Cape Le Grande National Park
Cape Le Grand National Park is located on the rugged south coast of Western Australia, east of Esperance. The park is host to plains of undulating heathlands speckled with wildflowers and groves of Banksia trees in springtime. The inner heathlands are delightfully interspersed with swamps and freshwater pools. Colossal gneiss and granite peaks tower over the region, revealing breathtaking views of the bays of white sand and calm turquoise waters.
The National Park was named in 1792 after Le Grand, an officer of the L’esperance, a French expedition ship commanded under Admiral D'entrecasteaux.
Islands of the Recherche Archipelago speckle the horizon, with granite domes peaking just above the water. Crystal clear waters provide the perfect conditions for exploring the abundant marine life in the area, while underwater granite walls, boulders, caves and reefs are also on display. The park’s rich natural landscape offers a variety of recreational activities such as swimming, fishing, boating, snorkelling, kayaking, camping and trekking.
Cape Le Grand Beach
The view from the colossal granite headland that overlooks the beach reveals an open space filled with glistening white sand and clear waters. Nearby rests a towering headland where one can relish the mesmerising sight of the coastal sands and ocean lining the horizon.
During a hazardous summer storm in December 1801, Lieutenant Matthew Flinders sought shelter at Lucky Bay, and hence dubbed it for its propitiousness. Lucky Bay extends for over five kilometres and is home to deep pulpous masses of seaweed that attract the park’s resident kangaroos seeking a scrumptious dinner. Visitors must share the site with crowds of kangaroos, which can be seen hopping around on the beach or lazing about on the sand.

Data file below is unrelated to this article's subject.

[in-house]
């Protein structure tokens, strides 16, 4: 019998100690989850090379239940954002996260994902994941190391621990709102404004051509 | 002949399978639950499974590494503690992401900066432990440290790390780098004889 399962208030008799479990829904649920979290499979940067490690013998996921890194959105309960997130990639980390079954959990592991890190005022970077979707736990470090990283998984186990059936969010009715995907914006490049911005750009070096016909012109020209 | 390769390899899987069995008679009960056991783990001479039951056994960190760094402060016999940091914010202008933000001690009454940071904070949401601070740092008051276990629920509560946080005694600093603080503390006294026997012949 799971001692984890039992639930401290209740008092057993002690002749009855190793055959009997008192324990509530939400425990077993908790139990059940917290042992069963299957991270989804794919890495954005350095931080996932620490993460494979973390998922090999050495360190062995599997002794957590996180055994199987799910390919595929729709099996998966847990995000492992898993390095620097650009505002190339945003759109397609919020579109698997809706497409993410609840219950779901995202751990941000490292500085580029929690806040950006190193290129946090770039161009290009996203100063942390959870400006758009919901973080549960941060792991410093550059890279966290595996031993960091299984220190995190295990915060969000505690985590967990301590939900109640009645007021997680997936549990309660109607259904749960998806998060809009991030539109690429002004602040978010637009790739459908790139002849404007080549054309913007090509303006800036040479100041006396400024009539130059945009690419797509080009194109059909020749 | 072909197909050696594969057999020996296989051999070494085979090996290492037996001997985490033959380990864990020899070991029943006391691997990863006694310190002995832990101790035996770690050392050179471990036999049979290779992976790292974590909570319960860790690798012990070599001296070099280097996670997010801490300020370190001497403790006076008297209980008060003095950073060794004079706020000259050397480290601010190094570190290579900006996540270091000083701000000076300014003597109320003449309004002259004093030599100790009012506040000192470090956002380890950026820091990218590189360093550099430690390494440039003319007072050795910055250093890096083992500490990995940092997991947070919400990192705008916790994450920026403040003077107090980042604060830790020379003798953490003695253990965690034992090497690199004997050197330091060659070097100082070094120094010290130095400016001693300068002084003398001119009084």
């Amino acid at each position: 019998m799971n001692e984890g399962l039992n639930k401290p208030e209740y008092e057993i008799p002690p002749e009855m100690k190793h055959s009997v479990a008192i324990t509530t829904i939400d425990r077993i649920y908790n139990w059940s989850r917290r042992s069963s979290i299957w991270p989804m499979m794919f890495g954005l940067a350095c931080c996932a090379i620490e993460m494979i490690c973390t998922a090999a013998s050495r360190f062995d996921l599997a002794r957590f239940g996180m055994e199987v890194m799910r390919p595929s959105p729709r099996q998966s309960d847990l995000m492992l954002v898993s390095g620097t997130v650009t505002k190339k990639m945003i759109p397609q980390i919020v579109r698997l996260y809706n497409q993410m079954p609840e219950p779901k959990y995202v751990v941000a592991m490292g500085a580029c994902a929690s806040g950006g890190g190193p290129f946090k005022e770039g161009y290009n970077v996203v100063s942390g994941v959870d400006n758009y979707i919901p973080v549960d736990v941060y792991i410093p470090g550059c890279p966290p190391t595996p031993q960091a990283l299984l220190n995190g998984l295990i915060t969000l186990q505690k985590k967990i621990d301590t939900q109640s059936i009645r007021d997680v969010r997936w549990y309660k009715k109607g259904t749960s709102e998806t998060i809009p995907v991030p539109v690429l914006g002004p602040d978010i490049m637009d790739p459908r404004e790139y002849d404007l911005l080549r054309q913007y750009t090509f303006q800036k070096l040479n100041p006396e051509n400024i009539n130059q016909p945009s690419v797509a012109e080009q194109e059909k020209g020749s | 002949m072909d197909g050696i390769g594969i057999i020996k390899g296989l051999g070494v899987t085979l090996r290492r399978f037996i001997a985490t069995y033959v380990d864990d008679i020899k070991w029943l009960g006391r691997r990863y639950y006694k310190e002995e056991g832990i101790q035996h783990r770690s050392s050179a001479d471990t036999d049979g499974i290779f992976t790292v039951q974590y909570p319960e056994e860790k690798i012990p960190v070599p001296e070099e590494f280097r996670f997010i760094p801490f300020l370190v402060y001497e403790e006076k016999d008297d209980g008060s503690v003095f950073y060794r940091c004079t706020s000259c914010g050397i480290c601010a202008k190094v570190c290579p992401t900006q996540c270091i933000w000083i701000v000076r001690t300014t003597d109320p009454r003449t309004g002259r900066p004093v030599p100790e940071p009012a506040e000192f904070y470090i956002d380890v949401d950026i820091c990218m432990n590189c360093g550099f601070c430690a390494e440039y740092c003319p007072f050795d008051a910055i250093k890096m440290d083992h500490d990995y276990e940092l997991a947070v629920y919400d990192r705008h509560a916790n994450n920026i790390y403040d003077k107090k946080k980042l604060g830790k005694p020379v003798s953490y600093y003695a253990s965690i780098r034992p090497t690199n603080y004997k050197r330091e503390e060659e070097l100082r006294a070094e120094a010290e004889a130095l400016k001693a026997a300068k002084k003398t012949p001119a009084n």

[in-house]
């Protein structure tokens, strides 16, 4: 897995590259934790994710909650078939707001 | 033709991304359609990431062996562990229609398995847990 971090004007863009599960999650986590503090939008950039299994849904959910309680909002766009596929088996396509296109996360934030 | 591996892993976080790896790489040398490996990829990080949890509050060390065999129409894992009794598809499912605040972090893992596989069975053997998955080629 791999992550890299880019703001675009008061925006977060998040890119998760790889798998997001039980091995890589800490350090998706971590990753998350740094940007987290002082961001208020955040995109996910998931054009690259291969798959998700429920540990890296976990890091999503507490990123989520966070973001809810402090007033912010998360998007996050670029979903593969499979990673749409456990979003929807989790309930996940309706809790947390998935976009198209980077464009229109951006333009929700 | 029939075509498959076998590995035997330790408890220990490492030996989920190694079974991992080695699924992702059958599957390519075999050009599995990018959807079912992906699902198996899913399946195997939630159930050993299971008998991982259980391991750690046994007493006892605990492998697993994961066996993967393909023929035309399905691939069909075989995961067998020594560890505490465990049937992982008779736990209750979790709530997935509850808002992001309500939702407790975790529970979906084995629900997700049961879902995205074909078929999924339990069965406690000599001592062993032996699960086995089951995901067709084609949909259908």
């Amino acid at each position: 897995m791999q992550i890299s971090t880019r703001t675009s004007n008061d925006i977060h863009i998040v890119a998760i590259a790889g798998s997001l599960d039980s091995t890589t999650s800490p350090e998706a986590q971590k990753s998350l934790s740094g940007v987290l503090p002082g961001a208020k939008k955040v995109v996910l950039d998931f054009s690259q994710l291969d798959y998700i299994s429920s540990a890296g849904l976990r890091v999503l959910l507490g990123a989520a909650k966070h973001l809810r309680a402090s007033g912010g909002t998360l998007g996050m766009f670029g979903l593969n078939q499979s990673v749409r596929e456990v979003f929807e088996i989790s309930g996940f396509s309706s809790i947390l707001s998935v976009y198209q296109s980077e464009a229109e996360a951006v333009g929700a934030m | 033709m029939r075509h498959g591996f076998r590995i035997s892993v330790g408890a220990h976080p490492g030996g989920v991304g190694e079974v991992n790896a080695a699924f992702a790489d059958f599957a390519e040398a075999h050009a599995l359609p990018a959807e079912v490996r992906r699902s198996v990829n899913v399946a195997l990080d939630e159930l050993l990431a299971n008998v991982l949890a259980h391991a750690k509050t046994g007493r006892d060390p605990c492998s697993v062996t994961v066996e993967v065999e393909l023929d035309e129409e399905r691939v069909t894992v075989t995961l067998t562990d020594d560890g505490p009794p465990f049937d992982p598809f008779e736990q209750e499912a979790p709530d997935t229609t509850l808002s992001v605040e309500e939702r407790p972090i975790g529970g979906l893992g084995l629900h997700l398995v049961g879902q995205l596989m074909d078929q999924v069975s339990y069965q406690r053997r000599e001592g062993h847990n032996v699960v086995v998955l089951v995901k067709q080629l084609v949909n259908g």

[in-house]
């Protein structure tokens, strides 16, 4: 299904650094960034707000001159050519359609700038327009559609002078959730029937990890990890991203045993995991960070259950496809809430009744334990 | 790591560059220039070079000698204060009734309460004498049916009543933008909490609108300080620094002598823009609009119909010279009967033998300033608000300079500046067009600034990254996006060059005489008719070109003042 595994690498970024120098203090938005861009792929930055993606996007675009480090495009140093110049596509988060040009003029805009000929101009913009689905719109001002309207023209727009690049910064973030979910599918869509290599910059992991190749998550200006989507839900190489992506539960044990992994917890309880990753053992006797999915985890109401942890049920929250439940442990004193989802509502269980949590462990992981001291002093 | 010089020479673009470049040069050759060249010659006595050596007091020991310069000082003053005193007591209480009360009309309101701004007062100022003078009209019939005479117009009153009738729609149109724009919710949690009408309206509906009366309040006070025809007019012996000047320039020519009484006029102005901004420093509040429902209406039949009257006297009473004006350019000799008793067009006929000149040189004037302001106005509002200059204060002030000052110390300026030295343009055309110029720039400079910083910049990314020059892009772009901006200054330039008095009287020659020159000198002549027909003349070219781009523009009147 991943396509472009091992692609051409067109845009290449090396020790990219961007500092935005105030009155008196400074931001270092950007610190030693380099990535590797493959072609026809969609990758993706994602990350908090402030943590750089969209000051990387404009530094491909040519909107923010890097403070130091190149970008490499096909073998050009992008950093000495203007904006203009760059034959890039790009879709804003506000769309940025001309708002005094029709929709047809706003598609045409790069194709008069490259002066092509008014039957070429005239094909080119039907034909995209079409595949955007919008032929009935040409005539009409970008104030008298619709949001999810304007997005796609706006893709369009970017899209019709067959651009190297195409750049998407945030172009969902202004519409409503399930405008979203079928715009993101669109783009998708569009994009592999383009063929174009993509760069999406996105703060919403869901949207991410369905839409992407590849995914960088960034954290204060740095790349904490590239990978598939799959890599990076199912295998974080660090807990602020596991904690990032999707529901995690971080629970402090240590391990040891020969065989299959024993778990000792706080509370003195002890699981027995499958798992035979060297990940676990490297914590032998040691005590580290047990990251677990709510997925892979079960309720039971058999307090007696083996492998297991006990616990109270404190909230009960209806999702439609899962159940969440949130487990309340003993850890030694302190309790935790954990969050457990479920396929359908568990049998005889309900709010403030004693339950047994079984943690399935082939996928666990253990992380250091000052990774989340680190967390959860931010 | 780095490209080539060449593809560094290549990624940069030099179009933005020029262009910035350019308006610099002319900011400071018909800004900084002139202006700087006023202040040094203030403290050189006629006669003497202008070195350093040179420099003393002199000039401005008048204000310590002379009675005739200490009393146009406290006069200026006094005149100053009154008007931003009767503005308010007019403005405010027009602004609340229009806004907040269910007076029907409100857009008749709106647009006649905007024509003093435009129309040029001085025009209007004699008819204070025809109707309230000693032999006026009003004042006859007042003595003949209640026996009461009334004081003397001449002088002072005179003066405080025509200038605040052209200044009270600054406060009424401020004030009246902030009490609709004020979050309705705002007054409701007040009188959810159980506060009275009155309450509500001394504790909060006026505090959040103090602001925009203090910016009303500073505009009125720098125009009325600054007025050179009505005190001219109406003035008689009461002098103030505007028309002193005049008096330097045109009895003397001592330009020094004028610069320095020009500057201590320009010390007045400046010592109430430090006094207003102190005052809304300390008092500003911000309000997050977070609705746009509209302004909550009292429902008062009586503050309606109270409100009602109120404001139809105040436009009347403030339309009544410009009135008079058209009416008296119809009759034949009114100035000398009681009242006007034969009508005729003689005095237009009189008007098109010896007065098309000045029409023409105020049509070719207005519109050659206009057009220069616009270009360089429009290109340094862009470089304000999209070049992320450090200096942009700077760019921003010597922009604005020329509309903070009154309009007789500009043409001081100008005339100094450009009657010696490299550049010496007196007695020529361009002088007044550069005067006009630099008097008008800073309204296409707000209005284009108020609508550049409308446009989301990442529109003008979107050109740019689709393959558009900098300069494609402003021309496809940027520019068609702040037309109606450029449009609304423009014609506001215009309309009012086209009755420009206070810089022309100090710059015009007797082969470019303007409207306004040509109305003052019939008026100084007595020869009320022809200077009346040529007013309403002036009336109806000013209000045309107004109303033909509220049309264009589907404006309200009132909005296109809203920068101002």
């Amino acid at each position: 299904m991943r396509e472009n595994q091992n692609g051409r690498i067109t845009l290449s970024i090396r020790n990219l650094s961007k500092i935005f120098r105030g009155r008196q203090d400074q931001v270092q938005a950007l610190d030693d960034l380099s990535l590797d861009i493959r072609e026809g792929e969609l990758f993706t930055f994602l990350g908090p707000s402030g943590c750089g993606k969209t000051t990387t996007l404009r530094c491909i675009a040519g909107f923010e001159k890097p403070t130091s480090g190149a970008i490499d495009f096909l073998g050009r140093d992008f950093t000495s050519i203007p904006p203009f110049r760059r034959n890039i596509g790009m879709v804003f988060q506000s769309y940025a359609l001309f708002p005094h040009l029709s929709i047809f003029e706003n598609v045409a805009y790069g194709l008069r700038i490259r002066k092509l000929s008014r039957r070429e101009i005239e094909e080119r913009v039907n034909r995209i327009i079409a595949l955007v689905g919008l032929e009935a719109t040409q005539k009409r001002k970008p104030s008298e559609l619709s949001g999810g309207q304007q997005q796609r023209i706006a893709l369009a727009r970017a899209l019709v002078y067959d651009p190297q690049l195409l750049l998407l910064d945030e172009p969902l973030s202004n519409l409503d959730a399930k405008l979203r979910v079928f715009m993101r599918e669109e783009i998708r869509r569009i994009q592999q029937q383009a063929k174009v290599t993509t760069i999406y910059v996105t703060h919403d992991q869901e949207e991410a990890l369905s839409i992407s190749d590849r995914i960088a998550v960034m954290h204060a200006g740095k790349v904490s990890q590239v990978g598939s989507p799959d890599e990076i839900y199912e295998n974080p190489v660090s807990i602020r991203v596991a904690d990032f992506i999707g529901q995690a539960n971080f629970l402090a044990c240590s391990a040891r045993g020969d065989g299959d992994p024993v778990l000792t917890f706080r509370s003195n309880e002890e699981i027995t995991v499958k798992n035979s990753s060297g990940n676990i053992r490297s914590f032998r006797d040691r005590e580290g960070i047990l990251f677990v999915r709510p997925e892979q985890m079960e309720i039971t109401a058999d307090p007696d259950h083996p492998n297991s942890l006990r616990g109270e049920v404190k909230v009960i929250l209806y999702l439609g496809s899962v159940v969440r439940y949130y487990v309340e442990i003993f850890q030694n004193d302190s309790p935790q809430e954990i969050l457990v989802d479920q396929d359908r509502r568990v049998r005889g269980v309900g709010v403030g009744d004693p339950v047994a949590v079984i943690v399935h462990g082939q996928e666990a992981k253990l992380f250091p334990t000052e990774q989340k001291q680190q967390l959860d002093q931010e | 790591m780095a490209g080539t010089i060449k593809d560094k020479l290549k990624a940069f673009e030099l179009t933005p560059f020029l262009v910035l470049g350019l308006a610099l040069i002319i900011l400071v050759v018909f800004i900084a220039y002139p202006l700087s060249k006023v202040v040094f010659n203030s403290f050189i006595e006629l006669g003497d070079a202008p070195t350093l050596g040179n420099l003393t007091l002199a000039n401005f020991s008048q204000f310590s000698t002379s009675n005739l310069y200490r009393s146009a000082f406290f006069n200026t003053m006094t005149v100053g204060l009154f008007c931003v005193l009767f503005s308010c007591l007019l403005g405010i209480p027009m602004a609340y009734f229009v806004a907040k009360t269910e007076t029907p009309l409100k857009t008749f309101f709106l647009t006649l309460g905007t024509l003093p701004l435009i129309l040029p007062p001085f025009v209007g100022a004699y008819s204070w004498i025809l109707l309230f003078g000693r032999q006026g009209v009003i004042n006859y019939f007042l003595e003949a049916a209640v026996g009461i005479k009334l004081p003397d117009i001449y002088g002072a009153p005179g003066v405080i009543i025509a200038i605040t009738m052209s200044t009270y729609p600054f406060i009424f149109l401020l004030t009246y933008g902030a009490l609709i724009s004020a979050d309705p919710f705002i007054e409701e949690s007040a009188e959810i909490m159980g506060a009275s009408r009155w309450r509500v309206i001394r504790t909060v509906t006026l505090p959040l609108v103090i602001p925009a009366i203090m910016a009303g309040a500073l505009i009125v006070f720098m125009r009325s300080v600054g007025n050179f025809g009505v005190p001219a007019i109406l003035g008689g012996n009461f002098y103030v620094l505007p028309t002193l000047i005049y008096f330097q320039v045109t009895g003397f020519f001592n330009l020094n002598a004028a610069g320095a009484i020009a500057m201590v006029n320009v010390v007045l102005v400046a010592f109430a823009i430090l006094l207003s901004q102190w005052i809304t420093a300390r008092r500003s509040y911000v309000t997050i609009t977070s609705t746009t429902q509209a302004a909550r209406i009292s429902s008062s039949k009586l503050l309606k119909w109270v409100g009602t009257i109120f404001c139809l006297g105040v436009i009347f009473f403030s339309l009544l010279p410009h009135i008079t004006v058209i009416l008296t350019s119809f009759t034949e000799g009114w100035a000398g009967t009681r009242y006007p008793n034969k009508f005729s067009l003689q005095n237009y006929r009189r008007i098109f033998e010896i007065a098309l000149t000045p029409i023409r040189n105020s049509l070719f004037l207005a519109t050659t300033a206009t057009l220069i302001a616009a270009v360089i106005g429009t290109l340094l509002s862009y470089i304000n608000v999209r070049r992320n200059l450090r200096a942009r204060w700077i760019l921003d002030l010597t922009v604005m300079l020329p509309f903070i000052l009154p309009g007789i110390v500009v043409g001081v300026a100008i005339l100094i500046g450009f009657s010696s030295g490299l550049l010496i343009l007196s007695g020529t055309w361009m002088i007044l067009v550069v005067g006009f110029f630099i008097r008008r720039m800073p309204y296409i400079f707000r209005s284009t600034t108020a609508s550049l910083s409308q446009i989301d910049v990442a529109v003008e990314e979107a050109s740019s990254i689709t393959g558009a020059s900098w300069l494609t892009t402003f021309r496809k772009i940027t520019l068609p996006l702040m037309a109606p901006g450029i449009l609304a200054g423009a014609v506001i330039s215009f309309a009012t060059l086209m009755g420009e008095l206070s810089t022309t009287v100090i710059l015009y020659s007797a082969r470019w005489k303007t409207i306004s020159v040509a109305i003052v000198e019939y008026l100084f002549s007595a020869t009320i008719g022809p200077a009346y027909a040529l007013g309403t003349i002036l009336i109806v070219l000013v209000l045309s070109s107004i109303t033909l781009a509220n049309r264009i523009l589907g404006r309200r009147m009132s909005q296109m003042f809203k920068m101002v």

on 10 December 1802, Lieutenant Mathew Flinders’ shipmaster, John Thistle safely commandeered the HMS investigator into the Cove. Flinders named the cove after Thistle who tragically drowned at Cape Catastrophe, South Australia some ten weeks later. The bay lies between two imposing headlands. A mysterious whistling noise rings from a natural monolithic structure at the behest of the calling winds. The cove is scattered with rocky boulders in ragged forms seemingly morphed by the unforgiving wind and water. Situated behind the cove is a picturesque bay, prone to the thrusting of waves and water.
Some believe Hellfire bay was named after St Elmo’s fire, a bluish flame-like electrical discharge that occurs above a ship’s mast, while others believe that it was named after the orange-tinged rocks that encircle the edges of the sandy white beach. Aside from the turquoise sea, white sand and orange rocks, wildflowers and Banksia trees dominate the surrounding shrubbery.
This 15 km scenic hiking trail hugs the coastline from Cape Le Grand Beach across Hellfire Bay, Thistle Cove, Lucky Bay, through to Rossiter Bay. The entire trip takes about 6-8 hours to complete through both flat and undulating surfaces, offering the full spectacle of the rugged southern coast of Western Australia.
Mt Le Grand, Frenchman’s Peak and Mississippi Hill are located in the southwest corner of the park. This majestic chain of peaks was formed from massive rock outcrops of gneiss and granite, shaped by erosion and movements in the Earth’s crust over an incredible 600 million years. Powerful wave action and underwater currents are thought to have carved out the unique caves and tunnels of the peaks.
Mount Le Grand
Mount Le Grand is a 3-hour return trek at 345 metres, offering a stunning view from the peak. The eastern side of the mountain contains a pair of caves sure to delight the adventurous explorer.
The explorer and surveyor Alexander Forrest thought the rock looked quite like a Frenchman’s cap, thus dubbed the formation ‘Frenchman’s Peak’ in 1870. Frenchman’s Peak is a short 2 hour return trip at 262-metres.
Mississippi Hill is a 30-minute return stroll from Lucky bay at a modest 180 metres in height.